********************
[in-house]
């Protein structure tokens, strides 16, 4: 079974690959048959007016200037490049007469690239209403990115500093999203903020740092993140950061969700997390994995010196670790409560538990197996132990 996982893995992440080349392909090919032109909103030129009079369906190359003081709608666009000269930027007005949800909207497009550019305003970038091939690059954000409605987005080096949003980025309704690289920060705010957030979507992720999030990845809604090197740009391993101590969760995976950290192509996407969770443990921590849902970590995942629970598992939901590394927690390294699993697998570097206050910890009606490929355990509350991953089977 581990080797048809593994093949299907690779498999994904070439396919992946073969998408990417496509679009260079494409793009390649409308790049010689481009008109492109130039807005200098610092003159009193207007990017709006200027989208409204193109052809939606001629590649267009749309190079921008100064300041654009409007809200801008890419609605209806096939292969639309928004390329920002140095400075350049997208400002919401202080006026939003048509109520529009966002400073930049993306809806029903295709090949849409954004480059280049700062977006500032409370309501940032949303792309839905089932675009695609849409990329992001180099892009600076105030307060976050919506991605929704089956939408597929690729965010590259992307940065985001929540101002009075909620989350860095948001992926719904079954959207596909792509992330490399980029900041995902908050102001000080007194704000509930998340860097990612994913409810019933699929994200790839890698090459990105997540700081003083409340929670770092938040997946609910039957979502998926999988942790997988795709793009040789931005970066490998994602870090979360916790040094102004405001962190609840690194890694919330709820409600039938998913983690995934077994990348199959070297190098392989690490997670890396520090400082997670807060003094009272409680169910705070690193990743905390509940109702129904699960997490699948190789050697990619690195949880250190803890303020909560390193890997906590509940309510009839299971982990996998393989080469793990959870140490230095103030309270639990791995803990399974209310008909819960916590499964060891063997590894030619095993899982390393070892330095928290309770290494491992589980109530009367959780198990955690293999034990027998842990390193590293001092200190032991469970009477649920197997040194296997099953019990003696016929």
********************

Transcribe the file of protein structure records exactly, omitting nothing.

[in-house]
């Protein structure tokens, strides 16, 4: 079974690959048959007016200037490049007469690239209403990115500093999203903020740092993140950061969700997390994995010196670790409560538990197996132990 996982893995992440080349392909090919032109909103030129009079369906190359003081709608666009000269930027007005949800909207497009550019305003970038091939690059954000409605987005080096949003980025309704690289920060705010957030979507992720999030990845809604090197740009391993101590969760995976950290192509996407969770443990921590849902970590995942629970598992939901590394927690390294699993697998570097206050910890009606490929355990509350991953089977 581990080797048809593994093949299907690779498999994904070439396919992946073969998408990417496509679009260079494409793009390649409308790049010689481009008109492109130039807005200098610092003159009193207007990017709006200027989208409204193109052809939606001629590649267009749309190079921008100064300041654009409007809200801008890419609605209806096939292969639309928004390329920002140095400075350049997208400002919401202080006026939003048509109520529009966002400073930049993306809806029903295709090949849409954004480059280049700062977006500032409370309501940032949303792309839905089932675009695609849409990329992001180099892009600076105030307060976050919506991605929704089956939408597929690729965010590259992307940065985001929540101002009075909620989350860095948001992926719904079954959207596909792509992330490399980029900041995902908050102001000080007194704000509930998340860097990612994913409810019933699929994200790839890698090459990105997540700081003083409340929670770092938040997946609910039957979502998926999988942790997988795709793009040789931005970066490998994602870090979360916790040094102004405001962190609840690194890694919330709820409600039938998913983690995934077994990348199959070297190098392989690490997670890396520090400082997670807060003094009272409680169910705070690193990743905390509940109702129904699960997490699948190789050697990619690195949880250190803890303020909560390193890997906590509940309510009839299971982990996998393989080469793990959870140490230095103030309270639990791995803990399974209310008909819960916590499964060891063997590894030619095993899982390393070892330095928290309770290494491992589980109530009367959780198990955690293999034990027998842990390193590293001092200190032991469970009477649920197997040194296997099953019990003696016929």